|A CurtainUp Review
She Stoops to Conquer
By Simon Saltzman
This late Restoration farce boldly makes no attempt to engage any of the more realistic conventions that you might otherwise regard as important or obligatory in your theater going experience. But neither does Moore's vision fully initiate the sense of fun and panache from an ensemble that is still struggling to embrace a unified style that would help us succumb to the conceits of this 18th century farce. This classic trifle, in which a lot of nonsensical travails befall two pair of lovers, needs more than grins, grimaces and gingerly executed entrances and exits to keep our interest from flagging.
Our interest is presumably set in motion when eligible bachelor Charles Marlow (Brian Hutchison) is sent off to meet for the first time, as well as to court, a young woman Kate (Danielle Ferland) who his father thinks would make him a good wife. When Kate realizes that Charles has wrongly assumed that her home is an inn and that her father, Mr. Hardcastle (Remak Ramsay), is the innkeeper she decides to play along with his assumption. Unsurprisingly, Charles' inbred attitude about class distinction provokes his most churlish and condescending behavior. More complexity is added when Kate's cousin/companion, Constance (Jennifer Bryan), already betrothed to Mr. Hardcastle's son Tony Lumpkin (Tim Smallwood), becomes the adored object of Marlow's friend Hastings (Tommy Schrider). Ready, willing and eager to manipulate the course of true love is Lumpkin's step-mother, Mrs. Hardcastle (Patricia O'Connell), as is Lumpkin himself. That all involved are consigned to put on a happy face at the end should not come as a surprise.
With few exceptions, the cast's earnest and slightly labored attempt to glide through the 18th century chatter can easily lull you into distraction, especially during Act I. As with all the encrusted artificiality that comes with the territory, it takes a while for all the expository stuff to get put aside so that the plot can get rolling. Through all the complications there are some mostly flimsy and fitful attempts at characterization.
Although she could do with a good deal more energy and eccentricity in her portrayal, O'Connell does well at flaunting her obsession with haute couture. This is , notably expressed in an eye-popping hat and gown of many colors, feathers, laces and frills that looks like a design out of the Ringling Brothers fashion pages rather than a creation by actual designer Linda Fisher (who gets the credit for her otherwise appealing display of 18th century costumes).
As Mr. Hardcastle, Ramsey's face can be seen building up steam over his frustration with a situation that spirals predictably out of control. Ramsey's vibrato-propelled voice, often sounding like he's giving the recitative in a Mozart opera, supplies a lilt to lines that sorely need them. One is hard pressed to be captivated by Hutchison's duplicitous façade as Charles, a victim of the scheming Tony Lumpkin's mischievous intentions. Even considering Charles's bashful nature when confronting women of his own class, Hutchison's approach appears more tentative than comical.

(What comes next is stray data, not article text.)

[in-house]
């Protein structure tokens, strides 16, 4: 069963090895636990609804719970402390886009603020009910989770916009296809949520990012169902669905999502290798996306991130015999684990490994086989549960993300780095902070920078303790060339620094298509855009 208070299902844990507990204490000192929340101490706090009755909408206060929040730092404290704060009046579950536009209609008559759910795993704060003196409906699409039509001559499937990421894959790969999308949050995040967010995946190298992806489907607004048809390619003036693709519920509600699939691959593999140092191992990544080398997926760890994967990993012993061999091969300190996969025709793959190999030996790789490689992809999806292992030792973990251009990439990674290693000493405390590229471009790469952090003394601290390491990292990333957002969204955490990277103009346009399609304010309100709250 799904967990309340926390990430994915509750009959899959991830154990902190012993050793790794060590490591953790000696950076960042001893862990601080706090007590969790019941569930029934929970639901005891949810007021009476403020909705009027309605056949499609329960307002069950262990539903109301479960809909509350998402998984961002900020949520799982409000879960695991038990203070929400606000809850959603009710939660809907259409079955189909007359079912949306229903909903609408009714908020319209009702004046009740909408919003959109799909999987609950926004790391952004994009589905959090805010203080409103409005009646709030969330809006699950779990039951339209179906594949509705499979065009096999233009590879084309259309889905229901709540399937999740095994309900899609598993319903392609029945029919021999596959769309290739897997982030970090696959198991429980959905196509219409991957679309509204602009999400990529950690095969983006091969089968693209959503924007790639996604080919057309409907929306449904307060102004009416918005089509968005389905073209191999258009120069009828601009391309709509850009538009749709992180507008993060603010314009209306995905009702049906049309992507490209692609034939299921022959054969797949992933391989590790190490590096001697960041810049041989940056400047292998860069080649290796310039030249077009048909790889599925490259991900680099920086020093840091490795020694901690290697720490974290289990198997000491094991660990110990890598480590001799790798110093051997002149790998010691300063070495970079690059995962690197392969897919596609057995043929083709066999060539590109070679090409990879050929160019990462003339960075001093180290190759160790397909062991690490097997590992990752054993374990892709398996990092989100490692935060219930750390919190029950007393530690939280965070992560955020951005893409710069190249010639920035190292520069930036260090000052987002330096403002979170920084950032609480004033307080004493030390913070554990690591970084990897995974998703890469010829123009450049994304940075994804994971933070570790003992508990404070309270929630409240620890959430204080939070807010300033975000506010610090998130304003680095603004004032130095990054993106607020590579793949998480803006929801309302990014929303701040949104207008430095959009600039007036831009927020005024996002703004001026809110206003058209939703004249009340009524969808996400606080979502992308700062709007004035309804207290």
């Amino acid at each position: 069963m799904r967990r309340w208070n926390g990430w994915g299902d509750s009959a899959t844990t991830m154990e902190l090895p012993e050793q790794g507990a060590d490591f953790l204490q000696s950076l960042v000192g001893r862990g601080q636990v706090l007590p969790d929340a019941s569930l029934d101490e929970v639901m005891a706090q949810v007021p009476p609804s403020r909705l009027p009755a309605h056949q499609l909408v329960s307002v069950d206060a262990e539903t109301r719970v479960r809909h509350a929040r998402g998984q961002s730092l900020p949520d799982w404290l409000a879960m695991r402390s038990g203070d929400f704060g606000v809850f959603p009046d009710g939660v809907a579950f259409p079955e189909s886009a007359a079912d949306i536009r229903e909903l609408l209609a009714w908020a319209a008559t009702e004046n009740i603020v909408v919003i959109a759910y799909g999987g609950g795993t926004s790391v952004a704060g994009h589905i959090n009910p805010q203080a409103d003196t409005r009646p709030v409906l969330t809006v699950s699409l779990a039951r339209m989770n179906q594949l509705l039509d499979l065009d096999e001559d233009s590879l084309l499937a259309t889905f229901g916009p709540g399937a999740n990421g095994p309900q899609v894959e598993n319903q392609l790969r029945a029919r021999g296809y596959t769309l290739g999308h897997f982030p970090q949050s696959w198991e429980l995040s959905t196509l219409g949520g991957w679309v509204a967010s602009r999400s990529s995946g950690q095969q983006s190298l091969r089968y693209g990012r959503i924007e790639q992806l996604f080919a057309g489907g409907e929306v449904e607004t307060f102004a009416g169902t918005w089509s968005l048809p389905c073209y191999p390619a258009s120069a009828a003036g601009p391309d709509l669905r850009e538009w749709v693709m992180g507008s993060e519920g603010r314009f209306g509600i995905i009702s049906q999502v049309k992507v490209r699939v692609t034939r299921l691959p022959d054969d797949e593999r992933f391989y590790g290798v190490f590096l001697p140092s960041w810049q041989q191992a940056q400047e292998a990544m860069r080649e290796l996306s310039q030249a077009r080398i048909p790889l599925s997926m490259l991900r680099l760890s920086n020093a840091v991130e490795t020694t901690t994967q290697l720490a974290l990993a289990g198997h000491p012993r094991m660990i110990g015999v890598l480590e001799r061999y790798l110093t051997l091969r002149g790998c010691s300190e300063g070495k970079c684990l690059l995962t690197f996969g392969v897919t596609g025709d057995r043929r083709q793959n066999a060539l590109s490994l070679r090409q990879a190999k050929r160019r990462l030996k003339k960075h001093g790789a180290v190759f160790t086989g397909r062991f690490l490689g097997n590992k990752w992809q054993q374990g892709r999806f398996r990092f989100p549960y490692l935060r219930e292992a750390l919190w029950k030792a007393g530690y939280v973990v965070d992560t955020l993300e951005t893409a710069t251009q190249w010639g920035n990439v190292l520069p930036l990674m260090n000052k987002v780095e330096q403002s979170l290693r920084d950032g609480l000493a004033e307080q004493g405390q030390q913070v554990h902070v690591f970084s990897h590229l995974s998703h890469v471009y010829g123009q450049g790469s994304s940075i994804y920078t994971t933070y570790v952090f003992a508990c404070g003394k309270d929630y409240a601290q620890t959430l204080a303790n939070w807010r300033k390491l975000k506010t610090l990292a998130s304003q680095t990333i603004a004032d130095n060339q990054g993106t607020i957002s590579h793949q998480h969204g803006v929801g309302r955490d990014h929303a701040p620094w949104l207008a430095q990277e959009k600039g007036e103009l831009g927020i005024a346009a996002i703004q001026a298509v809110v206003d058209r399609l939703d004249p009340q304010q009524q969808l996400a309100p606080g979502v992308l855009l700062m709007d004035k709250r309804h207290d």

Smallwood sparks Lumpkin, a fashion plate in his own way (check out his bold vest embroidered with red roosters - with a winningly coarsened edge). He, of course, is more of a dolt and the antithesis of Kate, his bright step sister. Ferland, whose delightful performance as Little Red Riding Hood in the original production of Into The Woods remains indelibly impressed in my memory, comes closest to capturing the farce's satirical flavor. Perky in pink, but, more importantly, utterly beguiling in every scene, Ferland is the vivaciously comedic engine ("Is there anything whimsical about me?" she asks) that drives this production. Bryan sweetly essays the more demure but no less boldly inclined cousin Constance.
The confounded, if comely, Hutchison hasn't yet found the fun to be had with his semi-split personality as Charles, a man whose social status allows him to take gross liberties with some women but demands restraint and awkwardness when it comes to those of his own class. Schrider has possibly been prodded a little too hard toward caricature as Hastings, George's dependable best friend. Any servant would have his work cut out for him within this unsettling situation and Lucas Caleb Rooney, as Diggory as well as the purveyor of the prologue, settles resourcefully for mugging.
James Morgan's parlor setting is handsomely detailed to the period. It must also work overtime as a pub, (evoked by a dropped down overhead sign that reads "The Three Pigeons Pub") and also as the bottom of the Hardcastle's garden. Mary Jo Dondlinger's dimmed lighting affects this nicely. However, director Moore places the actors during these scenes directly in front of the large pillar on stage right, a decision that completely obstructs the view of patrons sitting on the three tiered rows on the side of the stage. And I'm not sure that it is fair for those patrons not to have the pleasure of seeing all the same pained expressions and purposeful grins, as the rest of the audience did.
She Stoops to Conquer --Pearl Theater production
She Stoops to Conquer -- London Production
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Retold by Tina Packer of Shakespeare & Co.
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Leonard Maltin's 2005 Movie Guide
Ridiculous!The Theatrical Life & Times of Charles Ludlam
6, 500 Comparative Phrases including 800 Shakespearean Metaphors by CurtainUp's editor.
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